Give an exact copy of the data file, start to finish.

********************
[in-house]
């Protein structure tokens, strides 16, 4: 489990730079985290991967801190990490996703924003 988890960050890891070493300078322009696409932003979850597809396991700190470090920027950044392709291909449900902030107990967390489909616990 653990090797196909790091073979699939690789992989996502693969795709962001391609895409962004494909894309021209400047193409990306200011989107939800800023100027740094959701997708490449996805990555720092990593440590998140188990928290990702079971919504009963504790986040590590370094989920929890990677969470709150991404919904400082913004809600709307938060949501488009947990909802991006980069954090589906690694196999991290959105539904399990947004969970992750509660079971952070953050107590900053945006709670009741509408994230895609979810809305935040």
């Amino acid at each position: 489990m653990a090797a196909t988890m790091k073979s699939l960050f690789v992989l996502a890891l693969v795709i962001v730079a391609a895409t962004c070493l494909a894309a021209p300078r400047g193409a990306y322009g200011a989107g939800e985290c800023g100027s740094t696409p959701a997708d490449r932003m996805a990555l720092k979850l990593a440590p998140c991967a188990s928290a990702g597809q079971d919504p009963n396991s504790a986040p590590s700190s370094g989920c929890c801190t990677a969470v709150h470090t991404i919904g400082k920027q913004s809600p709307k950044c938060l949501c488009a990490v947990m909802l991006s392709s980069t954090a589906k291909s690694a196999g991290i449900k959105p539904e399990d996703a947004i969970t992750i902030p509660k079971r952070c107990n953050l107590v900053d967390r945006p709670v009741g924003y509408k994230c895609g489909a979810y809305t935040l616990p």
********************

[in-house]
């Protein structure tokens, strides 16, 4: 489990730079985290991967801190990490996703924003 988890960050890891070493300078322009696409932003979850597809396991700190470090920027950044392709291909449900902030107990967390489909616990 653990090797196909790091073979699939690789992989996502693969795709962001391609895409962004494909894309021209400047193409990306200011989107939800800023100027740094959701997708490449996805990555720092990593440590998140188990928290990702079971919504009963504790986040590590370094989920929890990677969470709150991404919904400082913004809600709307938060949501488009947990909802991006980069954090589906690694196999991290959105539904399990947004969970992750509660079971952070953050107590900053945006709670009741509408994230895609979810809305935040």
């Amino acid at each position: 489990m653990a090797a196909t988890m790091k073979s699939l960050f690789v992989l996502a890891l693969v795709i962001v730079a391609a895409t962004c070493l494909a894309a021209p300078r400047g193409a990306y322009g200011a989107g939800e985290c800023g100027s740094t696409p959701a997708d490449r932003m996805a990555l720092k979850l990593a440590p998140c991967a188990s928290a990702g597809q079971d919504p009963n396991s504790a986040p590590s700190s370094g989920c929890c801190t990677a969470v709150h470090t991404i919904g400082k920027q913004s809600p709307k950044c938060l949501c488009a990490v947990m909802l991006s392709s980069t954090a589906k291909s690694a196999g991290i449900k959105p539904e399990d996703a947004i969970t992750i902030p509660k079971r952070c107990n953050l107590v900053d967390r945006p709670v009741g924003y509408k994230c895609g489909a979810y809305t935040l616990p």